Local Kung Fu – Origins by Kenny BasumataryApril 15, 2012
Local Kung Fu – Origins
To get a feature film made, one needs to ask oneself the following questions:
Does my dad have a few extra crores that he wouldn’t mind investing with highly uncertain chances of recovery?
Do I have good looks, broad shoulders and big biceps, or a slim waist and a half-decent face?
In my case, all the answers were no. My dad’s bank balance is as middle class as it gets. I’m occasionally termed cute, but as for biceps, I’ll get them as soon as I can afford gym membership.
So how should I pursue my dream career of working in films? The answer came gradually, first in the form of Peter Jackson’s biography, which I was lucky enough to get for 900 bucks less than the printed price, and then in a slew of microbudget and no-budget films like In Search of a Midnight Kiss, Once, El Mariachi, The Untitled Kartik Krishnan Project, etc. I read about how Peter Jackson shot his first film – Bad Taste – over a year’s worth of weekends. He’d work at his job as a newspaper engraver for five days of the week, then take his pay and buy 16 mm film and shoot over the weekend with his friends and family. He himself played three roles.
Bad Taste is a very entertaining, fast-paced, gross-out horror comedy. Peter Jackson made excellent use of all his resources; The film and the story of its creation were a big inspiration.
Over my first couple of years in Mumbai, I realized that there were many, many people with short films. And many, many, many, many people with scripts. Including an autowala, a friend told me about. So how was I going to make myself stand out? Watching The Untitled Kartik Krishnan Project was an eye-opener. Shot on a budget of Rs 40,000, it was a complete feature film – technically and artistically sound. I’m really not a big fan of surrealist or existentialist or whatever stuff all that is, but the very fact that someone had completed such a good-looking film on such a low budget was a big inspiration.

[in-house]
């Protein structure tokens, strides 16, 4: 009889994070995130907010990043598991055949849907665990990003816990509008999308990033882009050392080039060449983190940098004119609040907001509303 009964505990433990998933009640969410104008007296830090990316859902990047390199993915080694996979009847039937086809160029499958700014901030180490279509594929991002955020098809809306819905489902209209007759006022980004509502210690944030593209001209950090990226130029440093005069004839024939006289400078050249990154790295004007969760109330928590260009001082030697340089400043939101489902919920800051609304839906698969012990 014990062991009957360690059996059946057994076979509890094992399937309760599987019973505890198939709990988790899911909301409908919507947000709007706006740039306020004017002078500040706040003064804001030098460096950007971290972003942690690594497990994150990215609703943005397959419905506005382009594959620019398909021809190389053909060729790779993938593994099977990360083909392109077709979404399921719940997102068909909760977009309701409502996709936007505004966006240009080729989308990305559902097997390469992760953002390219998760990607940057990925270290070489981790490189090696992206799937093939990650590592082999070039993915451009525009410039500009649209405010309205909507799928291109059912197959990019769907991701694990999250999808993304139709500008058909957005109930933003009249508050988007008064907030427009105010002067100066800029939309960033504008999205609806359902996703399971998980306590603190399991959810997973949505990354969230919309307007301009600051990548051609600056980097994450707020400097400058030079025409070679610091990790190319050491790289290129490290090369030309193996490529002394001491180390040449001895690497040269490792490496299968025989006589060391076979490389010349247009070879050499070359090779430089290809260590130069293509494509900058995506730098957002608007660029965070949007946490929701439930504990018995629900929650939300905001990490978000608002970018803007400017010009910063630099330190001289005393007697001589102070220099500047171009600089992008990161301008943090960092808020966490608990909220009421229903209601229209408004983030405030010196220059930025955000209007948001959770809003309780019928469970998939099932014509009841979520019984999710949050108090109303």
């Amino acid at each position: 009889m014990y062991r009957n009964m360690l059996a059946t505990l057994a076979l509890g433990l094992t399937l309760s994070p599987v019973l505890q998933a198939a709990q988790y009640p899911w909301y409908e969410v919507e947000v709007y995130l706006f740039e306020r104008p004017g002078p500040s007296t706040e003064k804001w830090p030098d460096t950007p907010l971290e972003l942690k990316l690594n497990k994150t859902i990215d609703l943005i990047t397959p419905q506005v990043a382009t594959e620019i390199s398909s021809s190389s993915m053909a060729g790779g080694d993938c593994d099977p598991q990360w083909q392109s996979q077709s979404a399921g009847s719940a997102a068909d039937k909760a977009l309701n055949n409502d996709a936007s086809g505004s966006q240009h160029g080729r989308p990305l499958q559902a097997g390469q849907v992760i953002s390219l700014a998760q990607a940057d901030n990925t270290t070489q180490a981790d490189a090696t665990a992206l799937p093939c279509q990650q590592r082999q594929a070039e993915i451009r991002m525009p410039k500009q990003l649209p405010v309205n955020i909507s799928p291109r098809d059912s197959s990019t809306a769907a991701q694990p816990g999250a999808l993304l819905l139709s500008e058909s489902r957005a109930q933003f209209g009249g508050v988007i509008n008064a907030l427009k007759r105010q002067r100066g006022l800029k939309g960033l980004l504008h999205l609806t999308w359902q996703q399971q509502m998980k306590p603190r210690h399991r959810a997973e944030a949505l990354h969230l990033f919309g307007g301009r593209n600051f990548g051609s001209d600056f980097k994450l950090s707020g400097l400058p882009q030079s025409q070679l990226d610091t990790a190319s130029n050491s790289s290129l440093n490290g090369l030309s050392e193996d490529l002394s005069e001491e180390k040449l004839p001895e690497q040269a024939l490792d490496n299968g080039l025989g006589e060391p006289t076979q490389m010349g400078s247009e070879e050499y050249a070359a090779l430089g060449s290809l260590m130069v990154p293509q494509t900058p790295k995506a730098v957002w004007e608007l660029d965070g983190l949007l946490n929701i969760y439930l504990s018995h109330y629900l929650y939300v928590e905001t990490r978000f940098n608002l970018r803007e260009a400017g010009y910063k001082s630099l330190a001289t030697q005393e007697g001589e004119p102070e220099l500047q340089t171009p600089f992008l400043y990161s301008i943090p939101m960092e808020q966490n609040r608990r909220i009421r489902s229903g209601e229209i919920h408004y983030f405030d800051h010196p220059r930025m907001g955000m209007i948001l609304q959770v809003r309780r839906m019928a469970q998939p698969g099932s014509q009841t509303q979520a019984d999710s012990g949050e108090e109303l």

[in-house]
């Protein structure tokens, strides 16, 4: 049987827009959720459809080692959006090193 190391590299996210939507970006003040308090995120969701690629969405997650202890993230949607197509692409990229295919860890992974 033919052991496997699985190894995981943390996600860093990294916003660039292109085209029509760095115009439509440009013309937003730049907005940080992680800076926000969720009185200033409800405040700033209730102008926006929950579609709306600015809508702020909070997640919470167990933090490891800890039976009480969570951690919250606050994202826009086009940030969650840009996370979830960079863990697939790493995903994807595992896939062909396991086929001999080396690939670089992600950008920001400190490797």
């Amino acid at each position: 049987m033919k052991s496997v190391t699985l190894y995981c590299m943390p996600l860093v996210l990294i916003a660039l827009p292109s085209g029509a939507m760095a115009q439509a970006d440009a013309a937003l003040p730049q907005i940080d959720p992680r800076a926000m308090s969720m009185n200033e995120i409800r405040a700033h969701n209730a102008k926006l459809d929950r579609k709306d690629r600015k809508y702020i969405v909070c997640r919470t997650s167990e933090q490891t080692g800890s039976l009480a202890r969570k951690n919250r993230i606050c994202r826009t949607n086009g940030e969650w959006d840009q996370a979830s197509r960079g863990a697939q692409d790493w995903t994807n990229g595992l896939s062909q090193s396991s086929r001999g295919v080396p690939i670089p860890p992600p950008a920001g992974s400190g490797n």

So what kind of film could I make? Or more specifically, what was the best possible combination of resources I had? I’ve played guitar with friends’ bands on stage before and composed some songs, so I have enough knowledge to make a musical romantic comedy. With that in mind, I wrote the script that ultimately became the novel Chocolate_Guitar_Momos. Here’s a music video/promo for the book:
The novel got accepted for publication around the time I’d started planning a feature, so I moved on to the next possible concept: a martial arts comedy. Here too, I had the best possible resources – an uncle who’s been teaching martial arts for 20 years now and consequently, a large body of alumni, some of whom were very good friends. Kung Fu comedy it is then!
Now how were we to go about it? I made some calculations. We had already made about 4-5 short martial arts comedies that had become reasonably popular on Youtube. From those experiences, I’d estimated that it takes roughly a day to shoot a minute of good quality action. A martial arts film’s climactic fight would be roughly 5-8 minutes, and there would be at least 3-4 other smaller fights of 1 or 2 minutes each. So we were looking at approximately 15-20 minutes of action, or in other words, 15-20 days of shooting only action – that too, assuming we shot the whole day.